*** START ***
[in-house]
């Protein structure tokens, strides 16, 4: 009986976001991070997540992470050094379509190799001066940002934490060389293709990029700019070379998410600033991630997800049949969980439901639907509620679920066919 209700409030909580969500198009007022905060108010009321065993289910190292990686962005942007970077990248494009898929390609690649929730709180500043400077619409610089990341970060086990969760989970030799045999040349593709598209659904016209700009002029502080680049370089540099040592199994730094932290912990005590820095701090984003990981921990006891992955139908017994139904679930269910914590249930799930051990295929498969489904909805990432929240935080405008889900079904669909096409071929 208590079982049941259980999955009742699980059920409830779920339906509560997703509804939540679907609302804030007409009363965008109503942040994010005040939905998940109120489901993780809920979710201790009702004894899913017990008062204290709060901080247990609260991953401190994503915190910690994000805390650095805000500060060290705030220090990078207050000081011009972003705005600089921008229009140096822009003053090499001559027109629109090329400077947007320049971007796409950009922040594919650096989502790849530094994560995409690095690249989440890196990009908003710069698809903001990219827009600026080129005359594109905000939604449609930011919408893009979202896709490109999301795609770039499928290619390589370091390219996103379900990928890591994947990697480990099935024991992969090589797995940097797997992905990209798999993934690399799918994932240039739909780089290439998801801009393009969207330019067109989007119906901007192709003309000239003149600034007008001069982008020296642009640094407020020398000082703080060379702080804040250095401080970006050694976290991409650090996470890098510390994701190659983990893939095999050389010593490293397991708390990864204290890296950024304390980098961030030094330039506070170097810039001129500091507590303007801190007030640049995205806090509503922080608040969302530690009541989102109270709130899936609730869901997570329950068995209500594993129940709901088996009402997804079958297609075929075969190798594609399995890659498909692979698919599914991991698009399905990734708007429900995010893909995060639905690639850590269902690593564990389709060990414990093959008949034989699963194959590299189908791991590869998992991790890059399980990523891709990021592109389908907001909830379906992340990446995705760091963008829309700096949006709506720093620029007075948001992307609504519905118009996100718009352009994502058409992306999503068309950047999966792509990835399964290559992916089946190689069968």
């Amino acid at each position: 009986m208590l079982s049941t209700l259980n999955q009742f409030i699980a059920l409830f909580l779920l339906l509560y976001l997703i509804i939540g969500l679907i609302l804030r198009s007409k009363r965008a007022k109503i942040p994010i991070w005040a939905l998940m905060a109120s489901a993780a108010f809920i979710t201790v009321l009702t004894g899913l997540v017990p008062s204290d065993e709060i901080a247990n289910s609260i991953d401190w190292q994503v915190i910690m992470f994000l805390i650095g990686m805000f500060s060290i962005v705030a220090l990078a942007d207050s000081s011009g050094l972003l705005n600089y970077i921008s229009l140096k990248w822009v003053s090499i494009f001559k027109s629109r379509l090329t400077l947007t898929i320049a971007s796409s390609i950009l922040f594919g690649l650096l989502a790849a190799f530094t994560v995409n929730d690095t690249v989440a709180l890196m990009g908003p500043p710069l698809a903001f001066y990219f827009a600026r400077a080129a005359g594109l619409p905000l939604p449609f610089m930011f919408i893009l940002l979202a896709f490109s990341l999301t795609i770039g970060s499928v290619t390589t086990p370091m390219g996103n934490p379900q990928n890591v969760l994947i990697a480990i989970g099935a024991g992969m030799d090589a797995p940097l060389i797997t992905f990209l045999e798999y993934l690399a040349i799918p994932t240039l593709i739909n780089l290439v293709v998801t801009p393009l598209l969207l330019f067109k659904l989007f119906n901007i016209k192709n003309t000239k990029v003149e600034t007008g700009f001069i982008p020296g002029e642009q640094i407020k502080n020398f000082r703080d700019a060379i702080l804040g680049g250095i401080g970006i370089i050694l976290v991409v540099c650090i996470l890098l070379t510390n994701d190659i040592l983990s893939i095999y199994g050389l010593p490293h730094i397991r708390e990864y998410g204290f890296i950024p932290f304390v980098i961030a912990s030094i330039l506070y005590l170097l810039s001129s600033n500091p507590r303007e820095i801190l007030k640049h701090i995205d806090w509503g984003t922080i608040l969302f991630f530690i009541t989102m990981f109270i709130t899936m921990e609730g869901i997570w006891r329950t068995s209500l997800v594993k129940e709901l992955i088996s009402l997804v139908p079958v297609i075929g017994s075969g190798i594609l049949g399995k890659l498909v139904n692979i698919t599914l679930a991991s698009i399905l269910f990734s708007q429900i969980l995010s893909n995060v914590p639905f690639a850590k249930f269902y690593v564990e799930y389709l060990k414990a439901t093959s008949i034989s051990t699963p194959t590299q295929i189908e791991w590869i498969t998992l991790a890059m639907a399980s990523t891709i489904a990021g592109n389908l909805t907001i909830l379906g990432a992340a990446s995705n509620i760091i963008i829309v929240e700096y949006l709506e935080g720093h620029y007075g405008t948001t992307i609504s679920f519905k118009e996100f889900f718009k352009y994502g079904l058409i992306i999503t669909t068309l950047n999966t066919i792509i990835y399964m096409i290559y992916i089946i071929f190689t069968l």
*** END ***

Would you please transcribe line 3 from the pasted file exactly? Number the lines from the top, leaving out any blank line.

């Amino acid at each position: 009986m208590l079982s049941t209700l259980n999955q009742f409030i699980a059920l409830f909580l779920l339906l509560y976001l997703i509804i939540g969500l679907i609302l804030r198009s007409k009363r965008a007022k109503i942040p994010i991070w005040a939905l998940m905060a109120s489901a993780a108010f809920i979710t201790v009321l009702t004894g899913l997540v017990p008062s204290d065993e709060i901080a247990n289910s609260i991953d401190w190292q994503v915190i910690m992470f994000l805390i650095g990686m805000f500060s060290i962005v705030a220090l990078a942007d207050s000081s011009g050094l972003l705005n600089y970077i921008s229009l140096k990248w822009v003053s090499i494009f001559k027109s629109r379509l090329t400077l947007t898929i320049a971007s796409s390609i950009l922040f594919g690649l650096l989502a790849a190799f530094t994560v995409n929730d690095t690249v989440a709180l890196m990009g908003p500043p710069l698809a903001f001066y990219f827009a600026r400077a080129a005359g594109l619409p905000l939604p449609f610089m930011f919408i893009l940002l979202a896709f490109s990341l999301t795609i770039g970060s499928v290619t390589t086990p370091m390219g996103n934490p379900q990928n890591v969760l994947i990697a480990i989970g099935a024991g992969m030799d090589a797995p940097l060389i797997t992905f990209l045999e798999y993934l690399a040349i799918p994932t240039l593709i739909n780089l290439v293709v998801t801009p393009l598209l969207l330019f067109k659904l989007f119906n901007i016209k192709n003309t000239k990029v003149e600034t007008g700009f001069i982008p020296g002029e642009q640094i407020k502080n020398f000082r703080d700019a060379i702080l804040g680049g250095i401080g970006i370089i050694l976290v991409v540099c650090i996470l890098l070379t510390n994701d190659i040592l983990s893939i095999y199994g050389l010593p490293h730094i397991r708390e990864y998410g204290f890296i950024p932290f304390v980098i961030a912990s030094i330039l506070y005590l170097l810039s001129s600033n500091p507590r303007e820095i801190l007030k640049h701090i995205d806090w509503g984003t922080i608040l969302f991630f530690i009541t989102m990981f109270i709130t899936m921990e609730g869901i997570w006891r329950t068995s209500l997800v594993k129940e709901l992955i088996s009402l997804v139908p079958v297609i075929g017994s075969g190798i594609l049949g399995k890659l498909v139904n692979i698919t599914l679930a991991s698009i399905l269910f990734s708007q429900i969980l995010s893909n995060v914590p639905f690639a850590k249930f269902y690593v564990e799930y389709l060990k414990a439901t093959s008949i034989s051990t699963p194959t590299q295929i189908e791991w590869i498969t998992l991790a890059m639907a399980s990523t891709i489904a990021g592109n389908l909805t907001i909830l379906g990432a992340a990446s995705n509620i760091i963008i829309v929240e700096y949006l709506e935080g720093h620029y007075g405008t948001t992307i609504s679920f519905k118009e996100f889900f718009k352009y994502g079904l058409i992306i999503t669909t068309l950047n999966t066919i792509i990835y399964m096409i290559y992916i089946i071929f190689t069968l």